Bronchitis. I catch it a lot. Rotten experience. It's like an invisible elephant is sitting on your chest. And the drugs are mind-numbing. Got it now. Shivering under a blanket in 90 degree weather. But, it'll pass. And, in the meantime, if I write something weird...well, let's blame it on the drugs, OK?
Had a chat with a dear old friend this week. Middle-manager for a Fortune 500 corporation. Big Oracle customer. Lots of excitement brewing in his neck of the woods over all the money they'll save moving to "the cloud". I thought it would be interesting to explore this further, so we did some very rough calculations on the back of a napkin. Over the long run, those savings went out the window. Have to admit, I knew how the conversation would turn out. And I didn't mean to rain on his parade. Blame it on the drugs.
Big companies don't move to the cloud for long-term savings. They move to increase agility in the face of rapidly-changing markets. They move in order to refocus internal resources on profit centers rather than cost centers. They move in order to complement existing systems without causing huge operational upset. Smaller companies also move to cloud because the financial barriers to entry are lower - less of an upfront cost to get the same tools the big enterprises are using. But long-term dollar-for-dollar savings...yeah, those numbers don't seem to play out.
So we wrapped up the conversation on cost savings with the tried-and-true "well, they've already made the decision that it will save us money, so we're moving ahead." So I let that slide and we moved on to his excitement in learning something new (this will be his first cloud project). So I asked the question: "What kind of cloud? Private, hosted, SaaS, hybrid...what are ya'all doing?"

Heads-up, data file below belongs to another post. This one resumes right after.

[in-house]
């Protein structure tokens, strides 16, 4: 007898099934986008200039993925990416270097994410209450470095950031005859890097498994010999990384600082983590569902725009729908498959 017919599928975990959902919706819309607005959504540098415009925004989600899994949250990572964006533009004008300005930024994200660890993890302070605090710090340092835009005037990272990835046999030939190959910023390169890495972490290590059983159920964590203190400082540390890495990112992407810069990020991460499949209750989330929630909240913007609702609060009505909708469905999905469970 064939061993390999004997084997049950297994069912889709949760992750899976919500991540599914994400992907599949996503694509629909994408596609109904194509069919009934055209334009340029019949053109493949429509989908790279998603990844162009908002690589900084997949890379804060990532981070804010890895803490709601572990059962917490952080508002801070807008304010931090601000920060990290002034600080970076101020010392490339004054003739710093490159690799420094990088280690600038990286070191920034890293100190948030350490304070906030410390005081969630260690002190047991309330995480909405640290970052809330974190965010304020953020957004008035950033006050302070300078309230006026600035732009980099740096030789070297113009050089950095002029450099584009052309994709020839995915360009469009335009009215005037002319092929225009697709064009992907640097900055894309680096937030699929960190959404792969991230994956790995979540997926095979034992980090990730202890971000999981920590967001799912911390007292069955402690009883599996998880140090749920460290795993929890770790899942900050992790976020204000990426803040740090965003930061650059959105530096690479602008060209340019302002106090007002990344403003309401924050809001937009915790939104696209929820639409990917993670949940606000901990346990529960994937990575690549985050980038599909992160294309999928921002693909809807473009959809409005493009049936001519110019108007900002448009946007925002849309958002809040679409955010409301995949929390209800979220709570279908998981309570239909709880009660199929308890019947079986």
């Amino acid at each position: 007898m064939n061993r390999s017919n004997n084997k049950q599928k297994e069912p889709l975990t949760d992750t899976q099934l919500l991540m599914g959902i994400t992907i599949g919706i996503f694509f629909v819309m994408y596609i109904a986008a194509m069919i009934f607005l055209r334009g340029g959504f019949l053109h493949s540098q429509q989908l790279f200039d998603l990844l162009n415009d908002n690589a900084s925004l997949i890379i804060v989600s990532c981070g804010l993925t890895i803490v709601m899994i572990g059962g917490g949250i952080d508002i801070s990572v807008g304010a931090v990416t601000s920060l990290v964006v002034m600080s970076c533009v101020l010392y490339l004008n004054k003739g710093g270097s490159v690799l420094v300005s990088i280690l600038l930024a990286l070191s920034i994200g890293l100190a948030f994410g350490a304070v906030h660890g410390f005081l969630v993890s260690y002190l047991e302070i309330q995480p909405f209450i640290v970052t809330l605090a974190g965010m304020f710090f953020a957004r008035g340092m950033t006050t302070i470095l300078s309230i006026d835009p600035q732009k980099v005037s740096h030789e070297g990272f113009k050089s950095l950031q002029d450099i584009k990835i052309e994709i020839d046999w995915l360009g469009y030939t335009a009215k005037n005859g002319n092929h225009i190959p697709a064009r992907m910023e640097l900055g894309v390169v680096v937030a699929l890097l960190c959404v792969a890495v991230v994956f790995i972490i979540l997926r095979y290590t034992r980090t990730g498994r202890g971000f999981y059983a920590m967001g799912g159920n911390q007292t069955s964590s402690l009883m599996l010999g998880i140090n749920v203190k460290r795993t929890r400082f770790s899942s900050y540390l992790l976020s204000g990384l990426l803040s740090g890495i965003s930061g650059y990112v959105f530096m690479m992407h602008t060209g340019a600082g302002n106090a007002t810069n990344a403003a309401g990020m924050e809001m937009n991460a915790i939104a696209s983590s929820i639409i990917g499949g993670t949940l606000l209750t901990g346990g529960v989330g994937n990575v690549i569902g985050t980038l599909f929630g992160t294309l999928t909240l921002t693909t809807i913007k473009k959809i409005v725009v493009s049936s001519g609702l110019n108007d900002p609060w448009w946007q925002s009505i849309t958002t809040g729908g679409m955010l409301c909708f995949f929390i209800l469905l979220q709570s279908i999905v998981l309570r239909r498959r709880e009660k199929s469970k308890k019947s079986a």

Crickets. Nothing. Silence. Now, I didn't mean to throw the guy another curveball. I mean, he's my friend. Compassion has to play in here somewhere, right? But it happened. Silence...maybe with a little edge of frustration. Sorry. Blame it on the drugs.
I get a little nervous when customers announce a commitment to "going to the cloud" without really understanding the benefits they can expect or how they plan to achieve those benefits. It's putting the cart before the horse and wondering why things don't move forward. Just makes no sense to me.
Don't get me wrong. I think many enterprises have much to gain from considering a cloud approach for their enterprise IT. I just think they should understand the basic concepts and know why they're taking the leap before they jump. Different enterprises will come to different conclusions.
But I see it more and more as time goes by...people buying into the hype without really knowing why. Then again, maybe it's my perspective that's off? If so, blame it on the drugs.